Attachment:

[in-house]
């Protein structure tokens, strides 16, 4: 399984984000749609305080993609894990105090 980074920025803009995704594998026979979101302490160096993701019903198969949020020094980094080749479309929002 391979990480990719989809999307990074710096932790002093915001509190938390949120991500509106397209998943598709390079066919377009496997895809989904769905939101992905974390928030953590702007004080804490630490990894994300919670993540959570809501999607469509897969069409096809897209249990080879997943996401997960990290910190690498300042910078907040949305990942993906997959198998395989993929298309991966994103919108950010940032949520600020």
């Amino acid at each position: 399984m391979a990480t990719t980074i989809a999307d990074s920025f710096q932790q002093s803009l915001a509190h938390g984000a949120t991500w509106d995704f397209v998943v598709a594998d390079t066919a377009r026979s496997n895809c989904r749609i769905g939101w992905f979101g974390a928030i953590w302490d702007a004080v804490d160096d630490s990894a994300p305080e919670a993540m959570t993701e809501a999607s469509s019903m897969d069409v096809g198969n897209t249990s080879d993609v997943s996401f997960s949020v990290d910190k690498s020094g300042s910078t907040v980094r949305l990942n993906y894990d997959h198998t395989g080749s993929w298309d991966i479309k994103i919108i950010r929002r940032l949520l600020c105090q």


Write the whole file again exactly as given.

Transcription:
[in-house]
């Protein structure tokens, strides 16, 4: 399984984000749609305080993609894990105090 980074920025803009995704594998026979979101302490160096993701019903198969949020020094980094080749479309929002 391979990480990719989809999307990074710096932790002093915001509190938390949120991500509106397209998943598709390079066919377009496997895809989904769905939101992905974390928030953590702007004080804490630490990894994300919670993540959570809501999607469509897969069409096809897209249990080879997943996401997960990290910190690498300042910078907040949305990942993906997959198998395989993929298309991966994103919108950010940032949520600020």
């Amino acid at each position: 399984m391979a990480t990719t980074i989809a999307d990074s920025f710096q932790q002093s803009l915001a509190h938390g984000a949120t991500w509106d995704f397209v998943v598709a594998d390079t066919a377009r026979s496997n895809c989904r749609i769905g939101w992905f979101g974390a928030i953590w302490d702007a004080v804490d160096d630490s990894a994300p305080e919670a993540m959570t993701e809501a999607s469509s019903m897969d069409v096809g198969n897209t249990s080879d993609v997943s996401f997960s949020v990290d910190k690498s020094g300042s910078t907040v980094r949305l990942n993906y894990d997959h198998t395989g080749s993929w298309d991966i479309k994103i919108i950010r929002r940032l949520l600020c105090q």